“For Lufthansa Group, Italy is the most important market outside of its home markets and the U.S.,” the airline said in a statement. “Italy’s importance for both business and private travel lies in its strong export-oriented economy and status as one of Europe’s top vacation spots.”

Lufthansa Group CEO Carsten Spohr has previously called the group the “natural home” for ITA.

The bid is a change of fortune for Lufthansa. In August, the previous Italian government selected a bid by private equity firm Certares and including commercial agreements with Air France-KLM and Delta Air Lines for ITA. However, the new government of Italian Prime Minister Giorgia Meloni failed to reach a deal with the Certares-led group before the exclusivity period expired on October 31. Air France-KLM has since shifted its takeover interest to TAP Air Portugal.

ITA replaced Alitalia as Italy’s national carrier in October 2021.

Airlines

Southwest First U.S. Airline to Resume Dividend After CARES Act Rules End

2 years ago

Southwest Airlines will pay a dividend to its shareholders of record as of January 10, 2023. This may not seem like a notable move for a carrier that has paid dividends for most of 50-plus year existence but it is: Southwest will be the first U.S. airline to resume shareholder returns since the pandemic.

Shareholder returns, including dividends and stock buybacks, were barred at any airline that took federal aid under the U.S. CARES Act until this September. Most carriers have also returned to profitability on the back of strong travel demand. Dallas-based Southwest made a $277 million net profit in the third quarter.

Travelers board a Southwest flight
A Southwest Airlines gate at Dallas Love Field. (Edward RussellSkift)

Other U.S. carriers may not be far behind Southwest. Alaska Airlines Chief Financial Officer Shane Tackett said in October that the carrier’s management would discuss the possibility of resuming “potential shareholder returns” with Alaska’s board in November. There is no word yet on any decision from the Seattle-based carrier.

U.S. airlines, including Southwest and Alaska, are seeing strong travel demand into the new year. Delta Air Lines CEO Ed Bastian in October went as far as to claim that travel is “countercyclical” to the macroeconomic trends of high inflation and a potential U.S. recession.

Airlines practice of giving some cash back to shareholders was in the spotlight when the industry was pushing for federal relief in the CARES Act. Some noted that, had the industry not paid dividends our bought back shares in the years prior to the crisis, they may not need the government hand out. Airlines pushed back on this claim, rightly arguing that such returns were standard practice across businesses and not just airlines.

Southwest will pay its investors an $0.18 per share dividend for the fourth quarter on January 31, it said Tuesday. The carrier estimates the dividends will total roughly $428 million.

Airlines

Newark Airport Sets Opening Date for First New Terminal in 34 Years

2 years ago

It’s not often that travelers have something to look forward to at Newark Liberty International Airport. The new $2.7 billion Terminal A will open in December, the latest in a series of major airport projects opening around the U.S. this year.

The first 21 gates of the 33-gate facility will open on December 8, officials said Tuesday. The remaining gates open in 2023. Air Canada, American Airlines, JetBlue Airways, and United Airlines will operate from the terminal initially, and Delta Air Lines will join them next year. The old Terminal A, which opened in 1973, will be demolished.

The last new terminal to open at Newark airport was Terminal C in 1988.

Inside the new Terminal A at Newark airport
The security checkpoint in the new Terminal A at Newark airport. (PANYNJ)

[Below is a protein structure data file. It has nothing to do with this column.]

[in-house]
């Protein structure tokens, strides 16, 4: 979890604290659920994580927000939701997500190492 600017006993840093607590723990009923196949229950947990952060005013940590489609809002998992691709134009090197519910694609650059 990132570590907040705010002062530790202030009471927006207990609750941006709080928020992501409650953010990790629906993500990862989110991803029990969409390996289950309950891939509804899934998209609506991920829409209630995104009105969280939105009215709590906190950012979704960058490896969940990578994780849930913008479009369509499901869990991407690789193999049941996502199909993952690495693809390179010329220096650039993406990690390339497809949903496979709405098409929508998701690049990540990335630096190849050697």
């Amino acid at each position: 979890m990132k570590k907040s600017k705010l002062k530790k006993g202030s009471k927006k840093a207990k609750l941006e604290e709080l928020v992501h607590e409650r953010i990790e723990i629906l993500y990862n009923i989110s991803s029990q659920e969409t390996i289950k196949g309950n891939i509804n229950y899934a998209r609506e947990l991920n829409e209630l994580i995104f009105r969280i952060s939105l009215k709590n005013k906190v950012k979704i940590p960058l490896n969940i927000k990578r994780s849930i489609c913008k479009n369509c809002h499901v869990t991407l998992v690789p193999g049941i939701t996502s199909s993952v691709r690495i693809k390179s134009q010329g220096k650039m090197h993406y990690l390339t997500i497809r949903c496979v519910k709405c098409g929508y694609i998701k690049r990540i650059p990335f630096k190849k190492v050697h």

United, which has a large hub at Newark, will use up to 15 gates in the new Terminal A. The airline plans to operate flights to around 23 destinations — including to Atlanta, Austin, Dallas-Fort Worth, Nashville, Raleigh-Durham, San Diego, and Seattle-Tacoma — from the facility, Newark Chief Pilot Captain Fabian Garcia said in September.

The new terminal at Newark is the latest in a series of big airport investments around the U.S. this year. New or expanded facilities at Denver, Los Angeles, New York LaGuardia, Orlando, Phoenix Sky Harbor, Seattle-Tacoma, and Washington Dulles airports have all opened in recent months.

Construction of Terminal A at Newark began in 2018.

Airlines

Delta, JetBlue Air Taxi Supplier Joby Delays Commercial Flights by a Year

2 years ago

Joby Aviation has delayed the introduction of its new electric air taxi by about a year to 2025, as the certification of the new aircraft proceeds slower than hoped. The developer disclosed the delay in a letter to shareholders on Wednesday.

The delay has immediate implications for Delta Air Lines, which in October unveiled plans to launch a premium air taxi product with Joby in 2024. Delta will sell and market the flights on what are officially known as electric vertical takeoff and landing (eVTOL) aircraft, while Joby manages operations and branding under the exclusive partnership. The airline will invest up to $200 million in the air taxi company and be its sole partner on the new premium service for at least five years after commercial launch.

“The new timeline helps clear the air with some cautious optimism that the FAA expects to have necessary [regulations] in place by” the end of 2024, Raymond James analyst Savanthi Syth wrote Thursday on the delay.

A Joby electric air taxi on a test flight
(Joby Aviation)

Joby, and other companies in the urban air mobility sector, claim that electric air taxi technology will revolutionize how people get around cities. In their partnerships with airlines, they tout fast, carbon-free rides on the battery-powered aircraft from downtowns or regional centers to airports. All of the in-development eVTOLS seat only four passengers and are able to fly no more than about 150 miles on a single charge.

JetBlue Ventures is also an investor in Joby, though its parent JetBlue Airways has yet to specify an order or operational plan for the air taxis in its network. Joby also counts Japan’s All Nippon Airways among its customers.

Read Joby's Shareholder Letter